Robredo: Local governance will seal partnership with Duterte

Patty Pasion
Robredo: Local governance will seal partnership with Duterte
The Vice President-elect says that instead of renting an office for her at the expensive Coconut Palace, satellite offices in the countryside is a better option

MANILA, Philippines – There are many ways President-elect Rodrigo Duterte and Vice President-elect Leni Robredo are different from each other. But this does not worry Robredo as she knows there is something close to both their hearts: local government concerns.

“Pareho kaming galing sa probinsya na malayo sa Maynila. Parehong non-traditional ang pagtingin namin sa pulitika. Palagay ko sufficient similarities ‘yun na p’wede naming pagsimulan,” Robredo said in a news briefing after Congress proclaimed her on Monday, May, 30.

(We both came from provinces outside Manila. We both have a non-traditional approach to politics. I think those are sufficient similarities we can bank on [as foundation of our work relationship.])

She explained that their background may also shape the policies and decisions their administration will prioritize. (READ: Robredo wins as VP on late husband’s birthday

Duterte, son of the late governor of the united Davao province, himself became the longtime mayor of Davao City. Robredo, currently congresswoman of the 3rd district of Camarines Sur, is the wife of the late Naga City mayor and Local Government Secretary Jesse Robredo.

“Napakalaking bagay na pareho ang aming pinanggalingan, ‘yung understanding niya sa problema ng local mas-pronounced…makaka-impluwensya ‘yun sa desisyon namin ng polisiya kasi alam ‘yung intricacies ng local,”  she said.

(It’s a big thing that we both came [from local posts]. His understanding of the problems of the locals are more pronounced. It could influence the way we decide on policies because he knowsn the intricacies of [local governance].) 


Federalism, death penalty

Robredo acknowledged that some of her principles and priorities do not coincide with the bold plans of the Duterte presidency. There is, for one, his most pronounced platform of shifting to a federal system of government. (READ: Duterte’s pitch for federalism: Centralized system holds back PH)

“I can’t say that I am all for it, but I am open to considering it,” she said in a mix of English and Filipino.

But more than the shift to federalism, Robredo expressed that Duterte’s plan to restore the death penalty is something she does not approve.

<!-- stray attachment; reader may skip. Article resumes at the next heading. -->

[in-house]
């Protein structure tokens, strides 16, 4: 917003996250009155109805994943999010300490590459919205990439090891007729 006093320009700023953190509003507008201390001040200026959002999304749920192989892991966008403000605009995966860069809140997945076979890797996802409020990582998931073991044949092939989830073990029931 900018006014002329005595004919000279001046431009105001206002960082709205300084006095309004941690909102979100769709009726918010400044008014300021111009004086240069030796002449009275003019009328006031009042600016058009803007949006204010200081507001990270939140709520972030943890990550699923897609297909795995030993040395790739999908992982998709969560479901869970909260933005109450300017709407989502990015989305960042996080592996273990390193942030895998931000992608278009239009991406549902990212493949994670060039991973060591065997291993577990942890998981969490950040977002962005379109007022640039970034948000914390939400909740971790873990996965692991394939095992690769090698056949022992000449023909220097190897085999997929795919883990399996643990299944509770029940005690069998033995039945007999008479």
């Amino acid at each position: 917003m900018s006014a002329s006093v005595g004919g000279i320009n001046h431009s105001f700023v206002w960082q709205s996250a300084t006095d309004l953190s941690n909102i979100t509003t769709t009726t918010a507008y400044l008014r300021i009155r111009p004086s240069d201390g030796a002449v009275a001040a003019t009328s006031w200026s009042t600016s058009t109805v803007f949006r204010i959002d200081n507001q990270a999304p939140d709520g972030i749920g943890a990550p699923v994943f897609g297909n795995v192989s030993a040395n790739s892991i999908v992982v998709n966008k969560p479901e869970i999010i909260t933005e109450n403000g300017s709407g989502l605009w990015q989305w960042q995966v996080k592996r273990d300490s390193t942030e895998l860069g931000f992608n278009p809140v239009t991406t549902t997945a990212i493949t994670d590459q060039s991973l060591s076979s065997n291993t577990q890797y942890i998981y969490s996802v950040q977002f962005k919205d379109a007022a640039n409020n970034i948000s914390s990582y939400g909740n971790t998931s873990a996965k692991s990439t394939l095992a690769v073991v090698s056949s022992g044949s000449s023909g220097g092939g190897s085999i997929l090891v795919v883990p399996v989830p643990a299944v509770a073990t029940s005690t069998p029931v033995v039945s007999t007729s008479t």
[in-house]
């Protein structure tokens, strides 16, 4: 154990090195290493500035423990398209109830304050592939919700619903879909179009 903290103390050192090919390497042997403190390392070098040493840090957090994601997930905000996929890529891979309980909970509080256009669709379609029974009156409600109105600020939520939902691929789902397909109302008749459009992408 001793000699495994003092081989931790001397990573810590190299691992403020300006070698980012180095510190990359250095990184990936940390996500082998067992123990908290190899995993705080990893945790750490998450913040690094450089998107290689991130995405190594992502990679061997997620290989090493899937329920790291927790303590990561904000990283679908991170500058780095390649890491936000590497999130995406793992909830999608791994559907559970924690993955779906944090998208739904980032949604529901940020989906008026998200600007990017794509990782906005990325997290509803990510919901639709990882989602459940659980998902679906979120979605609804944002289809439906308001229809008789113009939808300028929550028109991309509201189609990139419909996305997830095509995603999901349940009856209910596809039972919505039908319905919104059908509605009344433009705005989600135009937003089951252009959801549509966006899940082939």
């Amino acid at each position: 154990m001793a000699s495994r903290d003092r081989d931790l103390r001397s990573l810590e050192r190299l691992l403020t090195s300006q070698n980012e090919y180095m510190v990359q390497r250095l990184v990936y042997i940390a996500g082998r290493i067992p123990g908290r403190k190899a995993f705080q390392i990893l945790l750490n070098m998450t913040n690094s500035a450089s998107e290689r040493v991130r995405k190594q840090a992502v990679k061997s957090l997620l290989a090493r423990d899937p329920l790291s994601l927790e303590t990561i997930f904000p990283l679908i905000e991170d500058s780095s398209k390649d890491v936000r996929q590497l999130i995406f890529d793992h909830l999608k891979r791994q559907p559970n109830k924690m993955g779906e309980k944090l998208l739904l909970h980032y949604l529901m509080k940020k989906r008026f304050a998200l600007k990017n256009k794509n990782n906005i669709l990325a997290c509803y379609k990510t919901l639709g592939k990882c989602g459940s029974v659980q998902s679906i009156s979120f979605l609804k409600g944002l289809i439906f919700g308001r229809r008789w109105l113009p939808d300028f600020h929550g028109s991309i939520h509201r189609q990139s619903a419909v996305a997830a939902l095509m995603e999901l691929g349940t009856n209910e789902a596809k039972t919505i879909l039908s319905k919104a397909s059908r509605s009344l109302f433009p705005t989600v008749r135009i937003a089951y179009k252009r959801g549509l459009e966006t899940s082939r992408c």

“We have a different stance on restoring death penalty. And I hope [we can work on it] in the course of our working relationship.”

But this, she promised: “Kahit magkaiba kami ng pananaw, parati kong ma-assure na 100% ng suporta ko nasa kanya.” (Even though we have different views, I can always assure him that I will support him 100%.)  

Pushing for rural development

Robredo stressed that she wants to focus her mandate as vice president on pushing for rural development. She is considering moving the Office of the Vice President from the Coconut Palace, where Vice President Jejomar Binay is currently holding office.

She said that the monthly cost to lease the Coconut Palace is about P500,000 – a fund that may very well be diverted to developing rural areas.

“Pag-aaralan kung logical ba o prudent ba ng mag-opisina sa Coconut Palace or may option na mas mura,” she said. (We will study if it is logical or prudent to continue holding office at the Cocount Palace or if we have cheaper options.)

“Because our focus is rural development, I think it would be helpful that there are satellite offices. Maybe we can re-allocate the funds from the central operation to the satellite offices,” she said.

The newly-proclaimed vice president is eyeing as office the second floor of the Philippine National Bank office in Pasay City, where the Officee of the Vice President was situated during the time of Vice President Noli de Castro. – 

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Patty Pasion

Patty leads the Rappler+ membership program. She used to be a Rappler multimedia reporter who covered politics, labor, and development issues of vulnerable sectors.